From an international law point of view, it’s really interesting to notice that Chapter VII of the UN Charter legitimized the existence of the Tribunal.
It’s true that all the previous International Ad Hoc Tribunals have been created under the auspices of Chapter VII of the UN Charter. When creating these institutions, two articles in particular were paid attention to: Article 39 and article 41.
Article 39 states that:
“The Security Council shall determine the existence of any threat to the peace, breach of the peace, or act of aggression and shall make recommendations, or decide what measures shall be taken in accordance with Articles 41 and 42, to maintain or restore international peace and security.”
And Article 41 that:
“The Security Council may decide what measures not involving the use of armed force are to be employed to give effect to its decisions, and it may call upon the Members of the United Nations to apply such measures. These may include complete or partial interruption of economic relations and of rail, sea, air, postal, telegraphic, radio, and other means of communication, and the severance of diplomatic relations.”
These two articles gave the Security Council the necessary legal basis to create ad hoc Tribunals. Indeed, the courts stem from the “measures […] that shall be taken to maintain or restore international peace and security” of article 39 and from the “measures not involving the use of armed force” of article 41.
In the context of an armed conflict, like those that broke out in Ex-Yougoslavia or Rwanda, it is easily understandable that the Security Council was clearly able to determine the existence of a breach of the peace, and that the Tribunals were means to restore and maintain, trough the reconciliation and reparation implied by the settlement of the cases, peace and security.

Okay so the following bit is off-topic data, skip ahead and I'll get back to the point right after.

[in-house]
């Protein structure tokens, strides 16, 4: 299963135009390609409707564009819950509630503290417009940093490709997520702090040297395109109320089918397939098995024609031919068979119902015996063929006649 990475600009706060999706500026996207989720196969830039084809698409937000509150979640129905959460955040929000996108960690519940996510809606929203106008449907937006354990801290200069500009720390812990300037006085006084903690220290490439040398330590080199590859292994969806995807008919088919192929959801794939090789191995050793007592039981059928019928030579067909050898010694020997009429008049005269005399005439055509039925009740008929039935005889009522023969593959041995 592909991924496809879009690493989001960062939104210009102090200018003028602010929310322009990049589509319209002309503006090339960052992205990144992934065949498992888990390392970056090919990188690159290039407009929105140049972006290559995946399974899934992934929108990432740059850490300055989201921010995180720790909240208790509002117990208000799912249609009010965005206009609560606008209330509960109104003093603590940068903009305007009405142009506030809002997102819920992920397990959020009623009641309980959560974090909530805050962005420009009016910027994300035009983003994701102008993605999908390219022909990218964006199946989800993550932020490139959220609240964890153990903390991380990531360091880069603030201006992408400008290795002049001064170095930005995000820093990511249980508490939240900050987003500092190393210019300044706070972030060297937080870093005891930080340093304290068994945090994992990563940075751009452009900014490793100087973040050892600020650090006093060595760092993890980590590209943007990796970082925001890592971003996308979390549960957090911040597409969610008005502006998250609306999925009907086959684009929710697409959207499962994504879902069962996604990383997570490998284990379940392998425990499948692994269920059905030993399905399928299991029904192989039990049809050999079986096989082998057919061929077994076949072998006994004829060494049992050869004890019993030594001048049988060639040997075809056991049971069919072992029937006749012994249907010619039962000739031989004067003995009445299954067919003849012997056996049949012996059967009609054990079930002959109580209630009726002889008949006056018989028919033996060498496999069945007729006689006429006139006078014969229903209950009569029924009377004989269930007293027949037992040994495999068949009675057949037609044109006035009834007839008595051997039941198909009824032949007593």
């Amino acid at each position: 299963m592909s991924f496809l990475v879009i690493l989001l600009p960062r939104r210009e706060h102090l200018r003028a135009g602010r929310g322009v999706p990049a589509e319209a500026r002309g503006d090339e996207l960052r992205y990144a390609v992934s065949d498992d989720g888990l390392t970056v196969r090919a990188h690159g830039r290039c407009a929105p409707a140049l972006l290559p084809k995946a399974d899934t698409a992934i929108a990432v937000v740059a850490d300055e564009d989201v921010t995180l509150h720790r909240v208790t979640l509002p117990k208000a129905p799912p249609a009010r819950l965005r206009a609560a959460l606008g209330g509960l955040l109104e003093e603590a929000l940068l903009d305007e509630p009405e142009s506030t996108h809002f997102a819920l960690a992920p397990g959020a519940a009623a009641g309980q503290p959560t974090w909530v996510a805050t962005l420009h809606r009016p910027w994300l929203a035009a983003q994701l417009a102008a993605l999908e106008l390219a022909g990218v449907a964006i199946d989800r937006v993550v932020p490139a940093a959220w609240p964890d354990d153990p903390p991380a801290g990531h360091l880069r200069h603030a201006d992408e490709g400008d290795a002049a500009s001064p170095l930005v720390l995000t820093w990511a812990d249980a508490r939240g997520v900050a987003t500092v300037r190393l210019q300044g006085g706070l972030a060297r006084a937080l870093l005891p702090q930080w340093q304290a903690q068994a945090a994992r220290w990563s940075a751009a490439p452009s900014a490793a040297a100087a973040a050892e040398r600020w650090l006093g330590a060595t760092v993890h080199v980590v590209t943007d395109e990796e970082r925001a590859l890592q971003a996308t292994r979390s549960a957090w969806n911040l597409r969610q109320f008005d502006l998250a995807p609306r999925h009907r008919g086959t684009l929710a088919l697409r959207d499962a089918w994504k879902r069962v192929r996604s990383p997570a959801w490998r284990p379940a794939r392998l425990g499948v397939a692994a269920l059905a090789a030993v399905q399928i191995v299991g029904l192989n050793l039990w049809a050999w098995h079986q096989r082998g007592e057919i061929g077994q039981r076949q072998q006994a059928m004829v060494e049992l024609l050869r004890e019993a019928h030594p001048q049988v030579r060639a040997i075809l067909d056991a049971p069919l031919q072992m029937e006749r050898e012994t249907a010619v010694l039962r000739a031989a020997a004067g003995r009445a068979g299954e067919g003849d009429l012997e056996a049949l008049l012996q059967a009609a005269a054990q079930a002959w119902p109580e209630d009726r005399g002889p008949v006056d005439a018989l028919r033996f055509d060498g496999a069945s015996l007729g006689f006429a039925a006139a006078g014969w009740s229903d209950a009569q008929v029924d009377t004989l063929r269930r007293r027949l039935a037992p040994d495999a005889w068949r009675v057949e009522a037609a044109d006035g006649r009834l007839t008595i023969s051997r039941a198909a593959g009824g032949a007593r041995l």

But what about Lebanon? There was no armed conflict in 2005 when the Prime Minister was assassinated. The bomb attack perpetrated against Rafic Hariri was a terrorist attack, comparable to the London attacks of 2005, and in our opinion, was by no means a breach to the international peace. Why create an international Tribunal for the assassination of a political man? Granted, the Tribunal is competent to try other assassination that took place in Lebanon, but it states so as if it was an afterthought, a way to legally sell this product of high UN Security Council activity.
Was the attack a threat of a breach to the international peace? And if so, why not have qualified other political assassinations in the same way?
Funny how the international Community didn’t pressurize Lebanon to have a Tribunal or at least a Truth and Reconciliation Commission after the endless civil war that killed 150 000 civilians over 15 years in Lebanon. Such an institution would have had a proper legal basis.
The Special Tribunal for Lebanon needs to stretch the UN Charter and International Criminal Law to the maximum to justify its very existence, purely and simply because it is the first tribunal ever to be instated on the basis of terrorist attacks.
It is hard not to be tempted to argue the very high political profile that this institution has. Even more political that there is the International Criminal Court now, trying many conflict-related cases.
Why not use an institution that is already there instead of wasting much-needed funds in creating a new one? Could it be because the United States and Israel have not ratified the ICC Statute?
Many questions arise from the creation of the Tribunal. One can argue that it is better than nothing, but as an international law jurist, it pains me to realise that the integrity, the immutability of International Rules, which makes the beauty of International Law, is being compromised by political will.
This is a Tribunal that’ll have to have corruption-proofed judges, that will have to try harder than any other legal institution just to be taken seriously.
And just to be the cynical jurist here, at least we will have a (hopefully) good jurisprudence on terrorism, that might help put some deviant state’s behaviours back into place.